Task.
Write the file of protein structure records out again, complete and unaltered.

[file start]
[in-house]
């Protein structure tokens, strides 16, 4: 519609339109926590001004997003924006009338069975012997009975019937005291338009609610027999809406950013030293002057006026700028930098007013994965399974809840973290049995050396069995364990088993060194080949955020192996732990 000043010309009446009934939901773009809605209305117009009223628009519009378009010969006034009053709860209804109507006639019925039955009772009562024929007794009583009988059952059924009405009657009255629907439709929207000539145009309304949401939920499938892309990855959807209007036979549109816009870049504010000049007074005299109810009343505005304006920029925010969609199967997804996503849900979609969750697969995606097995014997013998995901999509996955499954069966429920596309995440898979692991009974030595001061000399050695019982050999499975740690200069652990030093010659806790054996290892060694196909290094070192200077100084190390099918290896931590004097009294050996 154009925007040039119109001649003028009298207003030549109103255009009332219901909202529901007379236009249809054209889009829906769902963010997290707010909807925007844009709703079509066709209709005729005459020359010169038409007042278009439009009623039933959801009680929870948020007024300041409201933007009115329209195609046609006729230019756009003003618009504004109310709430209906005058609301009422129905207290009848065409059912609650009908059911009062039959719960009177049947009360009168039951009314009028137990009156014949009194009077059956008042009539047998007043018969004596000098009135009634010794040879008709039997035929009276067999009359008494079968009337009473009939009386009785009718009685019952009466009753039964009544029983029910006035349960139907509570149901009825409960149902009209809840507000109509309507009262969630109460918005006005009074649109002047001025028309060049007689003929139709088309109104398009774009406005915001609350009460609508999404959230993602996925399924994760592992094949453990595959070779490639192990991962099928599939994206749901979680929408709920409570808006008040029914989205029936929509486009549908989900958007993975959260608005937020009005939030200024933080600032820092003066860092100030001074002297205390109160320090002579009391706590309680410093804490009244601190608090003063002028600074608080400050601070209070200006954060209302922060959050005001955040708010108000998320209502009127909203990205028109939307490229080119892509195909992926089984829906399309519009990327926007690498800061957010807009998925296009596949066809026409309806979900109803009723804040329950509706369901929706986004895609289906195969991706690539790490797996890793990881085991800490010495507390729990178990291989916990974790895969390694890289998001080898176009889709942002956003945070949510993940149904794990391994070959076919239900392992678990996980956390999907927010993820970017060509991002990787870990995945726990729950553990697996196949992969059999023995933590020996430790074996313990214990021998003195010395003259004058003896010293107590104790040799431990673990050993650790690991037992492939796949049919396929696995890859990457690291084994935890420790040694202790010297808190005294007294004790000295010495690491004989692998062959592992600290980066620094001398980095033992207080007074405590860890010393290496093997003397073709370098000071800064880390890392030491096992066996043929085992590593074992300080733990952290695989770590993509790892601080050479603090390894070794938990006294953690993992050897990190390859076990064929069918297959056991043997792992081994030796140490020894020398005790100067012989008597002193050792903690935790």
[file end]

[in-house]
């Protein structure tokens, strides 16, 4: 519609339109926590001004997003924006009338069975012997009975019937005291338009609610027999809406950013030293002057006026700028930098007013994965399974809840973290049995050396069995364990088993060194080949955020192996732990 000043010309009446009934939901773009809605209305117009009223628009519009378009010969006034009053709860209804109507006639019925039955009772009562024929007794009583009988059952059924009405009657009255629907439709929207000539145009309304949401939920499938892309990855959807209007036979549109816009870049504010000049007074005299109810009343505005304006920029925010969609199967997804996503849900979609969750697969995606097995014997013998995901999509996955499954069966429920596309995440898979692991009974030595001061000399050695019982050999499975740690200069652990030093010659806790054996290892060694196909290094070192200077100084190390099918290896931590004097009294050996 154009925007040039119109001649003028009298207003030549109103255009009332219901909202529901007379236009249809054209889009829906769902963010997290707010909807925007844009709703079509066709209709005729005459020359010169038409007042278009439009009623039933959801009680929870948020007024300041409201933007009115329209195609046609006729230019756009003003618009504004109310709430209906005058609301009422129905207290009848065409059912609650009908059911009062039959719960009177049947009360009168039951009314009028137990009156014949009194009077059956008042009539047998007043018969004596000098009135009634010794040879008709039997035929009276067999009359008494079968009337009473009939009386009785009718009685019952009466009753039964009544029983029910006035349960139907509570149901009825409960149902009209809840507000109509309507009262969630109460918005006005009074649109002047001025028309060049007689003929139709088309109104398009774009406005915001609350009460609508999404959230993602996925399924994760592992094949453990595959070779490639192990991962099928599939994206749901979680929408709920409570808006008040029914989205029936929509486009549908989900958007993975959260608005937020009005939030200024933080600032820092003066860092100030001074002297205390109160320090002579009391706590309680410093804490009244601190608090003063002028600074608080400050601070209070200006954060209302922060959050005001955040708010108000998320209502009127909203990205028109939307490229080119892509195909992926089984829906399309519009990327926007690498800061957010807009998925296009596949066809026409309806979900109803009723804040329950509706369901929706986004895609289906195969991706690539790490797996890793990881085991800490010495507390729990178990291989916990974790895969390694890289998001080898176009889709942002956003945070949510993940149904794990391994070959076919239900392992678990996980956390999907927010993820970017060509991002990787870990995945726990729950553990697996196949992969059999023995933590020996430790074996313990214990021998003195010395003259004058003896010293107590104790040799431990673990050993650790690991037992492939796949049919396929696995890859990457690291084994935890420790040694202790010297808190005294007294004790000295010495690491004989692998062959592992600290980066620094001398980095033992207080007074405590860890010393290496093997003397073709370098000071800064880390890392030491096992066996043929085992590593074992300080733990952290695989770590993509790892601080050479603090390894070794938990006294953690993992050897990190390859076990064929069918297959056991043997792992081994030796140490020894020398005790100067012989008597002193050792903690935790």